Contributor T, can you explain to my why a single flute would help out? Seems like it would only increase the load on the cutter since there is only half the cutting edges.
From contributor T:
Based on your feed rates, a single flute tool is correct for chip load. Proper chip load for your application is about 0.0125". This is not an exact science, as wood densities and contents vary. Use this as a starting point to adjust from. All calculations are based on a 1/4" diameter bit. For larger diameters, increase the feed rate.
Feed rate = RPM x Number Flutes x chipload
A single flute bit only has one cutting edge, causing drag through the cutting area. This will reduce heat since the friction developed by the tool will be half. My main reason to recommend the single flute tool was your limited feed rate ability. A double flute tool will spend too much time in the cutting area and generate a great deal of heat. This will cause a premature break down of the bit's cutting edges and a shorter tool life. You should always feed as fast as is possible for the application, as it will improve tool life and even cut quality.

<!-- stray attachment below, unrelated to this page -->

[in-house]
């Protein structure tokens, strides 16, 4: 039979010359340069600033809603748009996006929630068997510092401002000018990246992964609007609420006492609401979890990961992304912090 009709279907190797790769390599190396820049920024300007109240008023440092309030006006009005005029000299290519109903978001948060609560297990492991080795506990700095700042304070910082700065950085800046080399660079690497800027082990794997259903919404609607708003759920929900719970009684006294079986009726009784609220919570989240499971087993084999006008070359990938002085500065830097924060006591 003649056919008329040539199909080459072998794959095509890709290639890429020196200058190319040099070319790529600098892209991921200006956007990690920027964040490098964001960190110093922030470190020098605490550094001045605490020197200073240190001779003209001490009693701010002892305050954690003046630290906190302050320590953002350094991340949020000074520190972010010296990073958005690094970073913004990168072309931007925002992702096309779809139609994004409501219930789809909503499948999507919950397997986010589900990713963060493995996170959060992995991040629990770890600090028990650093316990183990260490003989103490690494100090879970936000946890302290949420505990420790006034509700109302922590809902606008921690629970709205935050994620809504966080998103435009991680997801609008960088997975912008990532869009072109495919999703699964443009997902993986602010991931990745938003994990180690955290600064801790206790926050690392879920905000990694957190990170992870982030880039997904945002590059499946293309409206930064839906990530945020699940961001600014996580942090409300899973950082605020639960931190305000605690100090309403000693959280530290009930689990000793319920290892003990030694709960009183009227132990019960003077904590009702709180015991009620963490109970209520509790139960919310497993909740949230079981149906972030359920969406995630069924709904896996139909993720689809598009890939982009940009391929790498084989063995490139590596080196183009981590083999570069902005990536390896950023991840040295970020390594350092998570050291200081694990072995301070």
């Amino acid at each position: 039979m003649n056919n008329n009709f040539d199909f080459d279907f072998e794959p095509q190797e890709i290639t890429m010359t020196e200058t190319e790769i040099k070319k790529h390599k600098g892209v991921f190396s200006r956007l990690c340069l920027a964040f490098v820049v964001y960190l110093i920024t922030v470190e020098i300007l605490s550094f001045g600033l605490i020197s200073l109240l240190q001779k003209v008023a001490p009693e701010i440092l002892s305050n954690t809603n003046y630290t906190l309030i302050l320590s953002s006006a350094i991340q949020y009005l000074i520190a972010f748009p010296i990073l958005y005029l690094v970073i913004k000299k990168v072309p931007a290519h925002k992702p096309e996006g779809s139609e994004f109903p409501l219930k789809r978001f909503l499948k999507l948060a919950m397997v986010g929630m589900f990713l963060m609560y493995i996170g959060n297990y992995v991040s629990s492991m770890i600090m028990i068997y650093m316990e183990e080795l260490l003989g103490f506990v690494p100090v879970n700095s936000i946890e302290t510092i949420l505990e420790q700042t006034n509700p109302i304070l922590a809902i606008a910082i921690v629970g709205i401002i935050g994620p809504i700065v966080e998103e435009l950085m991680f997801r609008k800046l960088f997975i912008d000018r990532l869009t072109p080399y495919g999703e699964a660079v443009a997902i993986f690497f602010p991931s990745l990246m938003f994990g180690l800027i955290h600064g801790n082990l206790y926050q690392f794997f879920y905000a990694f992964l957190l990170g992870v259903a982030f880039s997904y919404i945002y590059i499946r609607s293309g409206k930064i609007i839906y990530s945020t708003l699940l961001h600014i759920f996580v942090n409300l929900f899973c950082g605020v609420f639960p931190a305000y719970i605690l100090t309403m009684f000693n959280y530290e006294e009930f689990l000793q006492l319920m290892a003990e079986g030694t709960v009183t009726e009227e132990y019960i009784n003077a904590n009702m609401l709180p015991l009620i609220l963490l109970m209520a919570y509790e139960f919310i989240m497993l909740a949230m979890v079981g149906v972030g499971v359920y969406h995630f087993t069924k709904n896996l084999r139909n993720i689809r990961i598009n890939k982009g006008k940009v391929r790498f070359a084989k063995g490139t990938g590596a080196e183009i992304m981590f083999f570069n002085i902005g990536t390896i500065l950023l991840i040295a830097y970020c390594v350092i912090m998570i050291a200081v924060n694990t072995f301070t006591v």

Now about the bogging down of your machine. Contributor L has a good idea. You should address your spindle speed. If you keep your RPM's consistent throughout the cut, you may improve tool life and overall operation of your machine. I have heard of some people replacing the motors on their machines or using PWM (Pulse Width Modulation) systems. A PWM system will allow you to adjust the spindle speeds almost infinitely and when the system senses bogging, it increases the power to keep the RPM's the same. By lowering the RPM's, you can run at the lower feed rates and use multi flute tools.
From contributor C:
That is very slow. If you heat diamond up, the diamond will release from the carbide and fall out.